Anne et Antoine se promènent avec leur chien. - Present or near future?

MarceloB2Kwiziq community member

Anne et Antoine se promènent avec leur chien. - Present or near future?

I thought that 'le présent' is used for the present and near future tenses, so why the answer of "Anne et Antoine se promènent avec leur chien." is only makert right to "Anne and Antoine are going for a walk with their dog." ?

Can't "Anne and Antoine are walking their dog." be correct as well?

I know that the question is related to the lesson but I wan't to know if that meaning is correct in the day-to-day use.

Asked 1 year ago
MaartenC1 Kwiziq Q&A super contributor Correct answer

The lesson explains that in French there are different verbs with different meanings that relate generally to walking - just as in English we can stroll, walk, hike, travel on foot etc A significant point of difference is that French uses the reflexive verb ‘se promener’ meaning to ‘walk (one) self’ etc, but the non-reflexive verb ‘promener’ to ‘walk someone or something else’. 

So, ‘ils se promènent avec leur chien’ - they walk with their dog (their purpose is ‘to go for a walk’) - does not have the same meaning as ‘ils promènent leur chien’ - they walk their dog (their purpose is for the dog ‘to be walked’). Both are correct expressions, but not equivalent.

There is also the same difference in meaning/emphasis between the 2 sentences in English.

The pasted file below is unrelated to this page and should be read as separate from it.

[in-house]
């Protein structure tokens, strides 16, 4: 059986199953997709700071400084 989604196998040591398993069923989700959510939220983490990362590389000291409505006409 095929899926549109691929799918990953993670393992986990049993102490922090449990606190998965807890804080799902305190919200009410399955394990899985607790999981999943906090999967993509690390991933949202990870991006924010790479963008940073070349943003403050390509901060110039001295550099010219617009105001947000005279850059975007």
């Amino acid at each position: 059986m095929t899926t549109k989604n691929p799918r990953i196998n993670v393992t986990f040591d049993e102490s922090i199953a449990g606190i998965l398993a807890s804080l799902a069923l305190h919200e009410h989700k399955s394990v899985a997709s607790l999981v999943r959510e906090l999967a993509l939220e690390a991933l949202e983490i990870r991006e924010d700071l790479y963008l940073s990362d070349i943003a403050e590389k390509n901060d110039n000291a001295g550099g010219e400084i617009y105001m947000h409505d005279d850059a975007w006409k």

JimC1 Kwiziq Q&A super contributor

Hi Marcelo,

In English, yes!    It is implied that Anne and Antoine are also walking themselves as well as the dog.

But in French, no! "Anne and Antoine are walking their dog" does not make it clear who is walking Anne and Antoine? 

It is acceptable to say that "they are going for a walk with the dog."

This is the point of the lesson se promener - to go for a walk (by walking oneself)

This is how I understand it  --  hope this helps.

Bonne continuation.

Jim

ChrisC1 Kwiziq Q&A super contributor

The English sentence "They are going for a walk" is actually present tense. "Near future tense" in English would be "They are going to go for a walk".

Ils se promènent avec leur chien. -- They are going for a walk with their dog.
Ils promènent leur chien. -- They are walking their dog.

Notice that the first sentence uses a reflexive se, and that the dog is an indirect object. Only in the second sentence is leur chien the direct object, and there is no reflexive anymore. Therefore, your suggested translation would not be correct in this case.

EmekeC1Kwiziq community member

Hi Marcelo, 

in English and in French your second answer isn't correct and has nothing to do with the near future tense. let me explain first in English, Anne and Antoine are going on a walk with their dog please note the dog is only accompaning them. The emphasis is on them going on a walk while in Anne and Antoine are both taking their dog for a walk, the walking the dog is where the emphasis is. This is the same thing in french. The verb 'se promener' means that the subject is walking for itself while 'promener' without the 'se' is simply taking something out for a walk. I hope this helps

Anne et Antoine se promènent avec leur chien. - Present or near future?

I thought that 'le présent' is used for the present and near future tenses, so why the answer of "Anne et Antoine se promènent avec leur chien." is only makert right to "Anne and Antoine are going for a walk with their dog." ?

Can't "Anne and Antoine are walking their dog." be correct as well?

I know that the question is related to the lesson but I wan't to know if that meaning is correct in the day-to-day use.

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